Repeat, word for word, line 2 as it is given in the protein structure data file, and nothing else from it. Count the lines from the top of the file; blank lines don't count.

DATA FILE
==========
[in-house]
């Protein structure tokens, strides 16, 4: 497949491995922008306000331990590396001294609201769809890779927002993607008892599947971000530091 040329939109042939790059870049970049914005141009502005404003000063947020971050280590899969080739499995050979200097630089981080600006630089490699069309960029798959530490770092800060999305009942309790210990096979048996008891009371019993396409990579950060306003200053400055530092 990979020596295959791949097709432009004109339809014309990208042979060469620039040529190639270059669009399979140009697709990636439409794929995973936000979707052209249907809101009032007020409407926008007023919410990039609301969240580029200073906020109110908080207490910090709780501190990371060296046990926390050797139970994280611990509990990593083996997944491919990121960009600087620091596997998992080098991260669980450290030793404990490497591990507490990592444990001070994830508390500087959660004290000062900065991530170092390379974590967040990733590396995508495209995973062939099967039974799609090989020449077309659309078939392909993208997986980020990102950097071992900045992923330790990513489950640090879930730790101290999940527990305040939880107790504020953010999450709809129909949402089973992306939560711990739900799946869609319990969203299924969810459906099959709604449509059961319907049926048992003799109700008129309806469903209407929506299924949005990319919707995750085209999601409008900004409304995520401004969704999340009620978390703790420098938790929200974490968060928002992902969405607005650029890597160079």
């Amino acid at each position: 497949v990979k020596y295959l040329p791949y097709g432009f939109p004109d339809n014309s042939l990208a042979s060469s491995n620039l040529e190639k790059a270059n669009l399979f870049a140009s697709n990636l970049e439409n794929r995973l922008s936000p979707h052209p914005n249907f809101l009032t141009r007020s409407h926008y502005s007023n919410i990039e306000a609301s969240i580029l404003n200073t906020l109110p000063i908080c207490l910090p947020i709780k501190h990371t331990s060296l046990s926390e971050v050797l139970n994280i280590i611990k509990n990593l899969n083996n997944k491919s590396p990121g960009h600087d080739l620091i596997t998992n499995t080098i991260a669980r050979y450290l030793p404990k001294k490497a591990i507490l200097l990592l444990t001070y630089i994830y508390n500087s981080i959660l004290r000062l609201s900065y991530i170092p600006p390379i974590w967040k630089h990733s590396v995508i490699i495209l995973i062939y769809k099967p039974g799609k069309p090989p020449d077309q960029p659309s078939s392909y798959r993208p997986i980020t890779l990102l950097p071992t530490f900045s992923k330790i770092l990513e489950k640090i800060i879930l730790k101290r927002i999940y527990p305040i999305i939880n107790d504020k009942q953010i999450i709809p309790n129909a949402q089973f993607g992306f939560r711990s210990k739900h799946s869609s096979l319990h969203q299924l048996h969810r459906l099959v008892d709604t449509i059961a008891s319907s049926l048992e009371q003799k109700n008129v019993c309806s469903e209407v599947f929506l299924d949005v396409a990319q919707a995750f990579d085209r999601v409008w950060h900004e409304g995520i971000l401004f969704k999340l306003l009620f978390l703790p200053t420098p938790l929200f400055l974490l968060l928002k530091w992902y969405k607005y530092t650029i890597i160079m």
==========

């Protein structure tokens, strides 16, 4: 497949491995922008306000331990590396001294609201769809890779927002993607008892599947971000530091 040329939109042939790059870049970049914005141009502005404003000063947020971050280590899969080739499995050979200097630089981080600006630089490699069309960029798959530490770092800060999305009942309790210990096979048996008891009371019993396409990579950060306003200053400055530092 990979020596295959791949097709432009004109339809014309990208042979060469620039040529190639270059669009399979140009697709990636439409794929995973936000979707052209249907809101009032007020409407926008007023919410990039609301969240580029200073906020109110908080207490910090709780501190990371060296046990926390050797139970994280611990509990990593083996997944491919990121960009600087620091596997998992080098991260669980450290030793404990490497591990507490990592444990001070994830508390500087959660004290000062900065991530170092390379974590967040990733590396995508495209995973062939099967039974799609090989020449077309659309078939392909993208997986980020990102950097071992900045992923330790990513489950640090879930730790101290999940527990305040939880107790504020953010999450709809129909949402089973992306939560711990739900799946869609319990969203299924969810459906099959709604449509059961319907049926048992003799109700008129309806469903209407929506299924949005990319919707995750085209999601409008900004409304995520401004969704999340009620978390703790420098938790929200974490968060928002992902969405607005650029890597160079």